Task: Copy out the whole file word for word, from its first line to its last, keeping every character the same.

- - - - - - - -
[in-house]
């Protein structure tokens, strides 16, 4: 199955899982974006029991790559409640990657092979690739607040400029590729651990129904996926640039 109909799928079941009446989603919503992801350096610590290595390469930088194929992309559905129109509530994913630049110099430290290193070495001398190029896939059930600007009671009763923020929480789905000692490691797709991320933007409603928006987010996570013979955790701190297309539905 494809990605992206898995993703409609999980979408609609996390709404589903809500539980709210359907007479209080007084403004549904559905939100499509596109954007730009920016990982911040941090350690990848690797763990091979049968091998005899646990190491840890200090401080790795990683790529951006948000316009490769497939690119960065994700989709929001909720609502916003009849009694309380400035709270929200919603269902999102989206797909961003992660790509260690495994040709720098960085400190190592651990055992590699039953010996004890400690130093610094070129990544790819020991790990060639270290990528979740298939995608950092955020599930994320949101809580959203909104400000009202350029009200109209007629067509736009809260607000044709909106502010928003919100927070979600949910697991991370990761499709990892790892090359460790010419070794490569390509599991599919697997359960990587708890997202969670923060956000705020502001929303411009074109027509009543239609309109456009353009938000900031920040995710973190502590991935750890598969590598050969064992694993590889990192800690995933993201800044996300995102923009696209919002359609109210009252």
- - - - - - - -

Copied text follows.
[in-house]
């Protein structure tokens, strides 16, 4: 199955899982974006029991790559409640990657092979690739607040400029590729651990129904996926640039 109909799928079941009446989603919503992801350096610590290595390469930088194929992309559905129109509530994913630049110099430290290193070495001398190029896939059930600007009671009763923020929480789905000692490691797709991320933007409603928006987010996570013979955790701190297309539905 494809990605992206898995993703409609999980979408609609996390709404589903809500539980709210359907007479209080007084403004549904559905939100499509596109954007730009920016990982911040941090350690990848690797763990091979049968091998005899646990190491840890200090401080790795990683790529951006948000316009490769497939690119960065994700989709929001909720609502916003009849009694309380400035709270929200919603269902999102989206797909961003992660790509260690495994040709720098960085400190190592651990055992590699039953010996004890400690130093610094070129990544790819020991790990060639270290990528979740298939995608950092955020599930994320949101809580959203909104400000009202350029009200109209007629067509736009809260607000044709909106502010928003919100927070979600949910697991991370990761499709990892790892090359460790010419070794490569390509599991599919697997359960990587708890997202969670923060956000705020502001929303411009074109027509009543239609309109456009353009938000900031920040995710973190502590991935750890598969590598050969064992694993590889990192800690995933993201800044996300995102923009696209919002359609109210009252």